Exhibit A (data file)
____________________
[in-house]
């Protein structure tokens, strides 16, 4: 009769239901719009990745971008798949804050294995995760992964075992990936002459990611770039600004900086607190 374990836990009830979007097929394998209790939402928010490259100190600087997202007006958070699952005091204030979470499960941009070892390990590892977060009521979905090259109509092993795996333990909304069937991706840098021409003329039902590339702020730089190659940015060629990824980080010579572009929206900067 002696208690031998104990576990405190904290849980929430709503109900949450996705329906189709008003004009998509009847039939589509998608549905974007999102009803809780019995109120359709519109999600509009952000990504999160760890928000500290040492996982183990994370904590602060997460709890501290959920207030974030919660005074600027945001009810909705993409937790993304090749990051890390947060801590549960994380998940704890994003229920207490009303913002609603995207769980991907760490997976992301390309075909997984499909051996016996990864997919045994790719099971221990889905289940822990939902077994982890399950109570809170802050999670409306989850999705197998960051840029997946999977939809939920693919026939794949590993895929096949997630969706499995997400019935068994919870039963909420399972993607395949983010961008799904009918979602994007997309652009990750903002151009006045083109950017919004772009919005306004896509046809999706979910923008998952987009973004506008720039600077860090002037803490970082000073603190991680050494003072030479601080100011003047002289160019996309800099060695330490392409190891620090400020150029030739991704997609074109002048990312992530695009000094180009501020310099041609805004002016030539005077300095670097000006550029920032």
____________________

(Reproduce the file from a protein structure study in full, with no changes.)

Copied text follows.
[in-house]
């Protein structure tokens, strides 16, 4: 009769239901719009990745971008798949804050294995995760992964075992990936002459990611770039600004900086607190 374990836990009830979007097929394998209790939402928010490259100190600087997202007006958070699952005091204030979470499960941009070892390990590892977060009521979905090259109509092993795996333990909304069937991706840098021409003329039902590339702020730089190659940015060629990824980080010579572009929206900067 002696208690031998104990576990405190904290849980929430709503109900949450996705329906189709008003004009998509009847039939589509998608549905974007999102009803809780019995109120359709519109999600509009952000990504999160760890928000500290040492996982183990994370904590602060997460709890501290959920207030974030919660005074600027945001009810909705993409937790993304090749990051890390947060801590549960994380998940704890994003229920207490009303913002609603995207769980991907760490997976992301390309075909997984499909051996016996990864997919045994790719099971221990889905289940822990939902077994982890399950109570809170802050999670409306989850999705197998960051840029997946999977939809939920693919026939794949590993895929096949997630969706499995997400019935068994919870039963909420399972993607395949983010961008799904009918979602994007997309652009990750903002151009006045083109950017919004772009919005306004896509046809999706979910923008998952987009973004506008720039600077860090002037803490970082000073603190991680050494003072030479601080100011003047002289160019996309800099060695330490392409190891620090400020150029030739991704997609074109002048990312992530695009000094180009501020310099041609805004002016030539005077300095670097000006550029920032």